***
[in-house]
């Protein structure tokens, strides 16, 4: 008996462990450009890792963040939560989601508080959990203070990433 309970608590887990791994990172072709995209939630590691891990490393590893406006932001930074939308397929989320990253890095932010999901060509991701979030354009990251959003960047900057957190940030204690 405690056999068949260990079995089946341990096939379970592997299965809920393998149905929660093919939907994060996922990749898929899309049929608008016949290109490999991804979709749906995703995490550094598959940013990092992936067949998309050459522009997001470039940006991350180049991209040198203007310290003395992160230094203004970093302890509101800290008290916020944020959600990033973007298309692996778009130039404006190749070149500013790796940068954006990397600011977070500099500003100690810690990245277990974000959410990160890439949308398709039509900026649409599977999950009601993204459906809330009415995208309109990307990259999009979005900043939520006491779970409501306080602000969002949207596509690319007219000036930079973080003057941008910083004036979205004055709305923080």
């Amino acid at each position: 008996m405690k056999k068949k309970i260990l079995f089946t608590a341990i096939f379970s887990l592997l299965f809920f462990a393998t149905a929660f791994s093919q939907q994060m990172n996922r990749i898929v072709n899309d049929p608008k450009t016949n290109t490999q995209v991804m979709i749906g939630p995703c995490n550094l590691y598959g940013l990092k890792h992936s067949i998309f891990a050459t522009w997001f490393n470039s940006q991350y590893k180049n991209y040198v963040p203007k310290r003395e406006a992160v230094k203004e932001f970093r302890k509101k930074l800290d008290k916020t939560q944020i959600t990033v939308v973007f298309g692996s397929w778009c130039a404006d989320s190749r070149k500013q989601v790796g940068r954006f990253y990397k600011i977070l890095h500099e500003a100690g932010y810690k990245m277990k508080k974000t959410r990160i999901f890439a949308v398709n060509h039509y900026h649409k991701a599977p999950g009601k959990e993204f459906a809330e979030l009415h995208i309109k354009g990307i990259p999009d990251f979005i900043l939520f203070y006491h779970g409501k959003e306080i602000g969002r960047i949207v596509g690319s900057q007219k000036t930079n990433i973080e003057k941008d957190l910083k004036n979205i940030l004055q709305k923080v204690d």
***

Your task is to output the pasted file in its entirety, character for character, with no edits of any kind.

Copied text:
[in-house]
């Protein structure tokens, strides 16, 4: 008996462990450009890792963040939560989601508080959990203070990433 309970608590887990791994990172072709995209939630590691891990490393590893406006932001930074939308397929989320990253890095932010999901060509991701979030354009990251959003960047900057957190940030204690 405690056999068949260990079995089946341990096939379970592997299965809920393998149905929660093919939907994060996922990749898929899309049929608008016949290109490999991804979709749906995703995490550094598959940013990092992936067949998309050459522009997001470039940006991350180049991209040198203007310290003395992160230094203004970093302890509101800290008290916020944020959600990033973007298309692996778009130039404006190749070149500013790796940068954006990397600011977070500099500003100690810690990245277990974000959410990160890439949308398709039509900026649409599977999950009601993204459906809330009415995208309109990307990259999009979005900043939520006491779970409501306080602000969002949207596509690319007219000036930079973080003057941008910083004036979205004055709305923080």
């Amino acid at each position: 008996m405690k056999k068949k309970i260990l079995f089946t608590a341990i096939f379970s887990l592997l299965f809920f462990a393998t149905a929660f791994s093919q939907q994060m990172n996922r990749i898929v072709n899309d049929p608008k450009t016949n290109t490999q995209v991804m979709i749906g939630p995703c995490n550094l590691y598959g940013l990092k890792h992936s067949i998309f891990a050459t522009w997001f490393n470039s940006q991350y590893k180049n991209y040198v963040p203007k310290r003395e406006a992160v230094k203004e932001f970093r302890k509101k930074l800290d008290k916020t939560q944020i959600t990033v939308v973007f298309g692996s397929w778009c130039a404006d989320s190749r070149k500013q989601v790796g940068r954006f990253y990397k600011i977070l890095h500099e500003a100690g932010y810690k990245m277990k508080k974000t959410r990160i999901f890439a949308v398709n060509h039509y900026h649409k991701a599977p999950g009601k959990e993204f459906a809330e979030l009415h995208i309109k354009g990307i990259p999009d990251f979005i900043l939520f203070y006491h779970g409501k959003e306080i602000g969002r960047i949207v596509g690319s900057q007219k000036t930079n990433i973080e003057k941008d957190l910083k004036n979205i940030l004055q709305k923080v204690d």